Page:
Director: Allen Elliot, Sydney Pollack
Runtime: 87 min
About 10 minutes into Amazing Grace, a new documentary film that chronicles Aretha Franklin’s legendary 1972 appearance at LA’s New Temple Missionary Baptist Church, we finally see the Queen of Soul herself — quietly and stoically sitting at the piano preparing to sing the night’s first number. There is almost nothing in her expression that gives way to what those in attendance are about to experience. But as the sounds of Marvin Gaye’s ‘Wholy Holy’ begin to fill the air backed by the inimitable Southern California Community Choir, it becomes apparent that everyone is in for something amazing.
It was January of 1972, Franklin was already a star, with a dozen pop hits to her name. At the time, her label thought it a mistake for a pop star to appear in a church singing hymns. But this minister’s daughter, as she did so many times in her life and career, was on the right side of history and nothing would stop her from singing the songs she’d been singing her whole life.
Amazing Grace is raw and electric, with virtually no editing the film is essentially a mix of the live pre-steady cam feed in all its shaky and often out of focus glory. Exactly halfway through the film as Franklin is bringing ‘Amazing Grace’ in for a landing, sweat pouring from her face, we see bandleader and pianist Rev. James Cleveland with head in hands weeping at the sheer power of the moment. You too may find yourself in a similar posture.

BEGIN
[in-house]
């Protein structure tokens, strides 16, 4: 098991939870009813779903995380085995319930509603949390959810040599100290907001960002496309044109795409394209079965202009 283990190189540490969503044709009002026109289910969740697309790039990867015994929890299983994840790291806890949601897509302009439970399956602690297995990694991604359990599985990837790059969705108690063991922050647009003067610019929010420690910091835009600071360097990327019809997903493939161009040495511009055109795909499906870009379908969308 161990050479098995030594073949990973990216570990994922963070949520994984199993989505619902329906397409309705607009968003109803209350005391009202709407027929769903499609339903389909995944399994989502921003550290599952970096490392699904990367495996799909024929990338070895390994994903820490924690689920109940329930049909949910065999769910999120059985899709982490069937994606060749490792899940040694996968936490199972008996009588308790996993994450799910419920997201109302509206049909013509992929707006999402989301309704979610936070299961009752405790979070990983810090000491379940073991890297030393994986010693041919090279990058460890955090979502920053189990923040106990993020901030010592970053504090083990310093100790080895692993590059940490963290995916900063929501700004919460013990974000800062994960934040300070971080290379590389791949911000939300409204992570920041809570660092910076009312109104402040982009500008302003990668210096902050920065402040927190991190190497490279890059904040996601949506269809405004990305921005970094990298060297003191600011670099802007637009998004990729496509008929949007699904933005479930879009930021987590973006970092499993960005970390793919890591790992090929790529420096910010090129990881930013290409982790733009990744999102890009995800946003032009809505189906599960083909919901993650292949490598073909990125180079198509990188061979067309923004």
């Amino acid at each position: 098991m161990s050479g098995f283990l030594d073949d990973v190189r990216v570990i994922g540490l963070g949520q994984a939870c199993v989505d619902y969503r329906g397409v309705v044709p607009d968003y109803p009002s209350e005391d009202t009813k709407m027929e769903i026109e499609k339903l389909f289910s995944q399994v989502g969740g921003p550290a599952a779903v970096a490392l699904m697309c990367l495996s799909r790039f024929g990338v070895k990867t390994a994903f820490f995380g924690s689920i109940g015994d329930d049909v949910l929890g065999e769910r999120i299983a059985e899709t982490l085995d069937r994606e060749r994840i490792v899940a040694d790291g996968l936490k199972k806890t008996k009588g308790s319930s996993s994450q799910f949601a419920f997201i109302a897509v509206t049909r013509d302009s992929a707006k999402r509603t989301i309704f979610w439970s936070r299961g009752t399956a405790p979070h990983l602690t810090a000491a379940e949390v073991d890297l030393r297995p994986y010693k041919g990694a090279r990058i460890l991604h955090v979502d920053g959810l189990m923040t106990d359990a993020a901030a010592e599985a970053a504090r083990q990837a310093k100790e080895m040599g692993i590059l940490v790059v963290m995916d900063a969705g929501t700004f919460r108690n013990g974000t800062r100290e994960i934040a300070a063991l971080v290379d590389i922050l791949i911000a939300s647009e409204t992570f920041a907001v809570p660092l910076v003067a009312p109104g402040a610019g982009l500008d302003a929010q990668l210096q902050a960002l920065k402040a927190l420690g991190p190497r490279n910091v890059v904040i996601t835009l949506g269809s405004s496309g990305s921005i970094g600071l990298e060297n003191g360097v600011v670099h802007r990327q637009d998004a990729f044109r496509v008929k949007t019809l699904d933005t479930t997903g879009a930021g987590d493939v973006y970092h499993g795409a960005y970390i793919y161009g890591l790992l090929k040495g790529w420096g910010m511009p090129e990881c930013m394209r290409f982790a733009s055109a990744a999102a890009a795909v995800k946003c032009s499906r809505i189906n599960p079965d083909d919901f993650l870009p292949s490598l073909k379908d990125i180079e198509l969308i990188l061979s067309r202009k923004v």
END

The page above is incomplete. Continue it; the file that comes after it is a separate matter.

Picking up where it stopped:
On night two of the recording the audience is noticeably larger and unlike the prior evening includes many more white people (including one Mick Jagger), all of whom presumably heard the buzz from the night before and made a point to attend. But it’s Aretha’s own father, the Reverend C.L. Franklin, who makes the grandest entrance from the back of the sanctuary looking as proud as he’s ever been to see his daughter behind the pulpit. It is a sweet moment in a film that’s full of emotional highs.
To see Amazing Grace at all is a bit of a miracle in itself. When Warner Bros. hired Sydney Pollock to produce, they were planning for a release later that year. But when it was discovered the soundtrack wasn’t synched to the film it was shelved by the studio. Many years later, when the technology allowed for it, the film was finally properly synced and the opportunity for a release was imminent. However, Aretha Franklin herself next halted the proceedings — preventing two major film festivals from premiering the newly assembled footage in 2015. It was only upon her death in 2018, when her estate allowed for the film to see the light of day. And what a blessed decision that was.
Unlike most concert documentaries, Amazing Grace thrives not just as an artifact of a particular artist’s career, but as a revelation of American culture itself. Like Reverend Franklin says in the film when he’s invited to speak from the pulpit, what happened in LA that night is “a little hard to describe”. But every soul in that room was transported to a higher place by Franklin’s faith, love of her family and church community, and most importantly the music which transcends all time.
Amazing Grace was featured recently at SXSW and is now playing in theaters nationwide.
— Written by AP